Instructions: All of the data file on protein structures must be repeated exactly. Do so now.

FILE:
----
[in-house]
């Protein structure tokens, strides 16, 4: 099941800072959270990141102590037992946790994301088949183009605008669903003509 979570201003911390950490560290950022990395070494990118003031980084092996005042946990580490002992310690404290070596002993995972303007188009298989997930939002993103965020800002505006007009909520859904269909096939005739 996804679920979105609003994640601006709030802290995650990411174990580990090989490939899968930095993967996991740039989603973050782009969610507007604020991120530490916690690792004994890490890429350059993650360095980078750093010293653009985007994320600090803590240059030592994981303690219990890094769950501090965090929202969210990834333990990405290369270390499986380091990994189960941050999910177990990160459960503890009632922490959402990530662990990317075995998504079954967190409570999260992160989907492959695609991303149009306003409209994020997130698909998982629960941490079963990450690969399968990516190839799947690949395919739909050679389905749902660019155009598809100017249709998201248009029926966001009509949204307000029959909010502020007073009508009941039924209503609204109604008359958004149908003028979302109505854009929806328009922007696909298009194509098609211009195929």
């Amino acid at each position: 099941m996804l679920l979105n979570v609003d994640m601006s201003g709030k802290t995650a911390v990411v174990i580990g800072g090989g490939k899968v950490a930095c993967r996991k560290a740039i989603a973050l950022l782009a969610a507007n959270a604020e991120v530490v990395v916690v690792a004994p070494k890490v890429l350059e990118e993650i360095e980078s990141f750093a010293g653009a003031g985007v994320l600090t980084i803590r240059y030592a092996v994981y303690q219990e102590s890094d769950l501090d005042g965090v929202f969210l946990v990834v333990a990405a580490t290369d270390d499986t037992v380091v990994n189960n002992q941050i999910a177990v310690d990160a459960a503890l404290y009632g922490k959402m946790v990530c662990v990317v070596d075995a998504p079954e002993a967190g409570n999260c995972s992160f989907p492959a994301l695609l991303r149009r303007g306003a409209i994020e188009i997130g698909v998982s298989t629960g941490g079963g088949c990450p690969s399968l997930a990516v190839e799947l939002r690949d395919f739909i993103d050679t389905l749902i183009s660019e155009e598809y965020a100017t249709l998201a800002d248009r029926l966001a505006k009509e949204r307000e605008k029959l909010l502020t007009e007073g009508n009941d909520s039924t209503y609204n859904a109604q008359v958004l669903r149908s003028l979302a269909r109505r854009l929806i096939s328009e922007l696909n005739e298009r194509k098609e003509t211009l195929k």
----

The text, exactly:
[in-house]
């Protein structure tokens, strides 16, 4: 099941800072959270990141102590037992946790994301088949183009605008669903003509 979570201003911390950490560290950022990395070494990118003031980084092996005042946990580490002992310690404290070596002993995972303007188009298989997930939002993103965020800002505006007009909520859904269909096939005739 996804679920979105609003994640601006709030802290995650990411174990580990090989490939899968930095993967996991740039989603973050782009969610507007604020991120530490916690690792004994890490890429350059993650360095980078750093010293653009985007994320600090803590240059030592994981303690219990890094769950501090965090929202969210990834333990990405290369270390499986380091990994189960941050999910177990990160459960503890009632922490959402990530662990990317075995998504079954967190409570999260992160989907492959695609991303149009306003409209994020997130698909998982629960941490079963990450690969399968990516190839799947690949395919739909050679389905749902660019155009598809100017249709998201248009029926966001009509949204307000029959909010502020007073009508009941039924209503609204109604008359958004149908003028979302109505854009929806328009922007696909298009194509098609211009195929």
């Amino acid at each position: 099941m996804l679920l979105n979570v609003d994640m601006s201003g709030k802290t995650a911390v990411v174990i580990g800072g090989g490939k899968v950490a930095c993967r996991k560290a740039i989603a973050l950022l782009a969610a507007n959270a604020e991120v530490v990395v916690v690792a004994p070494k890490v890429l350059e990118e993650i360095e980078s990141f750093a010293g653009a003031g985007v994320l600090t980084i803590r240059y030592a092996v994981y303690q219990e102590s890094d769950l501090d005042g965090v929202f969210l946990v990834v333990a990405a580490t290369d270390d499986t037992v380091v990994n189960n002992q941050i999910a177990v310690d990160a459960a503890l404290y009632g922490k959402m946790v990530c662990v990317v070596d075995a998504p079954e002993a967190g409570n999260c995972s992160f989907p492959a994301l695609l991303r149009r303007g306003a409209i994020e188009i997130g698909v998982s298989t629960g941490g079963g088949c990450p690969s399968l997930a990516v190839e799947l939002r690949d395919f739909i993103d050679t389905l749902i183009s660019e155009e598809y965020a100017t249709l998201a800002d248009r029926l966001a505006k009509e949204r307000e605008k029959l909010l502020t007009e007073g009508n009941d909520s039924t209503y609204n859904a109604q008359v958004l669903r149908s003028l979302a269909r109505r854009l929806i096939s328009e922007l696909n005739e298009r194509k098609e003509t211009l195929k």